Hats off to Chris Arnade for his work but also listening BRAVO

    Thank you Chase, Steve

  21. Martins Kikulis March 14, 2012 at 7:23 pm #

    Great stories told.. Loving this.

  22. John Barclay March 14, 2012 at 8:29 pm #

    Very powerful images and stories. I could not stop looking at each one and that rarely happens. Typically I stop after 10-15 images and move onto something else. This drew me in. Great work Chris.

  23. Dave March 14, 2012 at 8:55 pm #

    Pretty great shots. Reminds me of Tony Fouhse’s stuff.

  24. Masahiko F March 15, 2012 at 3:38 am #

    Thank you. Such an interesting series and so different than many of the photos one sees of the homeless or others on the street. Real stories to go along with nice photos, not just well composed photos of some nameless homeless person with no other context.

  25. matt blassey March 15, 2012 at 6:30 am #

    his series is the most powerful inadvertent anti-drug message i’ve ever seen

  26. Arne March 15, 2012 at 7:50 am #

    Thanks for this post. I did not quit my day job either, but i must say photography for me is more than a hobby – this is my passion http://www.photodestination.co.za

  27. john hildebrand March 15, 2012 at 9:25 am #

    do you need to get a model release when doing these kinda photos

    • Tony Fouhse March 15, 2012 at 11:13 am #

      I always get releases from everyone I shoot. even the drug addicts I collaborated with while shooting USER. For me it’s just a part of the process.

      • Chris Arnade March 15, 2012 at 11:30 am #

        I do not get a written release form. I tell everyone explicitly what my project is, tell them I will be posting their pictures, and then go back and show them what I have written. If they object I will remove the picture. If I feel they are to high or drugged out to understand, I go back to find them when they are cogent. Or I do not post

        All the proceeds from my pictures goes to Hunts Point Alliance for Children. I do not sell the pictures for personal gain.

  28. Moritz March 15, 2012 at 9:56 am #

    thanks for sharing those and great work chris.
    think its the story behind the pictures/ people that make the image. on first sight they all look like ordinarry people but its the story that makes them different.

    find it great that you as well write about other photographers and give them a chance to be seen by your viewers. see if i am lucky enough one day to be one of those ;)

    moritz

    http://www.mostphotography.blogspot.com

  29. Matea Michelangeli March 15, 2012 at 3:21 pm #

    So powerful!
    The stories and photographs are made with dignity and respect, GREAT JOB!

  30. chat avrupa March 18, 2012 at 10:42 am #

    thanks for sharing those and great work chris.
    think its the story behind the pictures/ people that make the image. on first sight they all look like ordinarry people but its the story that makes them different

  31. happy men March 18, 2012 at 10:43 am #

    thanks for sharing those and great work chris.
    think its the story behind the pictures/ people that make

  32. doğal bitkiler March 18, 2012 at 10:48 am #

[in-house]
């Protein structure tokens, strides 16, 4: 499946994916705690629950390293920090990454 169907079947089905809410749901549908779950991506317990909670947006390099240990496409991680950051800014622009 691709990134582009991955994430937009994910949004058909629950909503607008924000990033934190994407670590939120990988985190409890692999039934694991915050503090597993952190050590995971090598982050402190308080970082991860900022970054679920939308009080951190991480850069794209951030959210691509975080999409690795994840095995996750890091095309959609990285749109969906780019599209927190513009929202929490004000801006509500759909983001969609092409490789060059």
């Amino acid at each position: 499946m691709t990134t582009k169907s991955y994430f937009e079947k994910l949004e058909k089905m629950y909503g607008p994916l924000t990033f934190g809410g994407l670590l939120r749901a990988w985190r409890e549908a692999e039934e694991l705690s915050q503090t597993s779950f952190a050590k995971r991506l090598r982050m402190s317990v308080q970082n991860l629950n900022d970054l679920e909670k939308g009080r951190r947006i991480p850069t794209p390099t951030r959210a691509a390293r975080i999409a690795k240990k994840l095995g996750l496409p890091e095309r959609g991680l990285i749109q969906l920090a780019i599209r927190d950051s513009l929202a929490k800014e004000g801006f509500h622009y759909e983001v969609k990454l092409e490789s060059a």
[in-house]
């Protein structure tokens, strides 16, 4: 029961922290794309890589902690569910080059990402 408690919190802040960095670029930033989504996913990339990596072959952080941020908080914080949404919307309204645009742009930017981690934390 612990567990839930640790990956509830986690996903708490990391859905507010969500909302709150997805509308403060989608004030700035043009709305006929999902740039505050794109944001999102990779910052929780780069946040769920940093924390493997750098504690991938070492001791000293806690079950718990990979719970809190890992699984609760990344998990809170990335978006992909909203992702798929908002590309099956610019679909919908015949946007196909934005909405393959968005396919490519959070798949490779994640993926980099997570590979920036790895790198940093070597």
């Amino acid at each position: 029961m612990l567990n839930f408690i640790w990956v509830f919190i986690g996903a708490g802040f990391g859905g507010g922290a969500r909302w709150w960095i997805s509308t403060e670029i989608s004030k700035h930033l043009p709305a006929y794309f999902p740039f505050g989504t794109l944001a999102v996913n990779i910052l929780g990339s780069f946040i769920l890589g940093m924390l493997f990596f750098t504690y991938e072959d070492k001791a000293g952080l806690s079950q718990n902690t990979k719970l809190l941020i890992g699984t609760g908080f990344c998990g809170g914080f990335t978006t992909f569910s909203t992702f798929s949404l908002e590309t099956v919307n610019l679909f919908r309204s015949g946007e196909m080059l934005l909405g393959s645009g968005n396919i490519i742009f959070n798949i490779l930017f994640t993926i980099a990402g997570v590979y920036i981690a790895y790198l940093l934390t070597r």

always get releases from everyone I shoot. even the drug addicts I collaborated with while shooting USER. For me it’s just a part of the process

  33. Adam March 19, 2012 at 9:11 am #

    Chase, just wanted to say great work on this series… it spoke personally to me… Thanks and i enjoy following you on the various media outlets…

  34. adrian March 23, 2012 at 3:54 pm #

    I enjoy the captions more than the photographs. That is the most difficult part about using photography as a medium to tell a story. Without the caption the photos themselves do not say much to me…

    I really enjoy the passion of this photographer.

  35. Mark April 10, 2012 at 3:47 pm #

    I like where his heart is, but the work is amateurish.

  36. Mark April 10, 2012 at 4:16 pm #

    It just doesn’t add to any sort of discussion. Very one plane. I mean I don’t know. Perhaps photography is not supposed to answer any questions. And stylistically, well, there is no style… It’s just one horse pony trick. All his photos in all his work are exactly the same.

  37. Garrett July 4, 2012 at 11:24 am #

    Amazing! :-|

  38. Anonymous August 30, 2012 at 1:17 pm #

    Ooh pics of street people how fucking original

  39. JC Ruiz August 30, 2012 at 1:26 pm #

    Fantastic series of photos of people in such a troubled spot. Been around Hunt’s Point and remember seeing people similar to these out on the streets. Glad these people were able to open up and speak with the photographer so he could share their story.

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  44. For Reals March 25, 2014 at 8:00 am #

    Please stop using “shiznit.” You are not a cheezy 90′s rapper…

  45. Tim Roper March 25, 2014 at 8:16 am #

    He’s not still a banker. He quit to pursue the “hobby” of wanting to live a more real and fulfilling life.

    The intro to an NPR piece on him: “Disillusioned by corporate greed and his life as a Wall Street financier, Chris Arnade quit his job and devoted his time to photographing drug….”

  46. Selena March 25, 2014 at 8:32 am #

    The pain and the poetry. Thanks for connecting me to this work. Addiction is a real sad story and I think Chris is documenting it in a very honest way.

    p.s I don’t give a shiznit about what you said when how you said what, and I don’t really care that this guy is a or was a banker.
    the work speaks for itself.

  47. Jim March 25, 2014 at 8:55 am #

    Amazing depth of work that evokes both a visual and mental feeling. Well done. J

  48. Fenne March 25, 2014 at 9:30 am #

    Thanks for sharing these very strong photographs and their stories.

  49. Frank Stangel September 21, 2014 at 2:35 pm #

    Oh and I’m not a Liverpool or Chelsea supporter, although the way the Liverpool fans were still singing You’ll In no way Walk alone when their team was losing and the game was almost finished was attractive. Big respect.

  50. Ramona Zank September 22, 2014 at 1:12 pm #

    After i retire my dream is to go to Hawaii and live out the rest of my life. We went there on our 25th wedding aniversary and it was fabulous.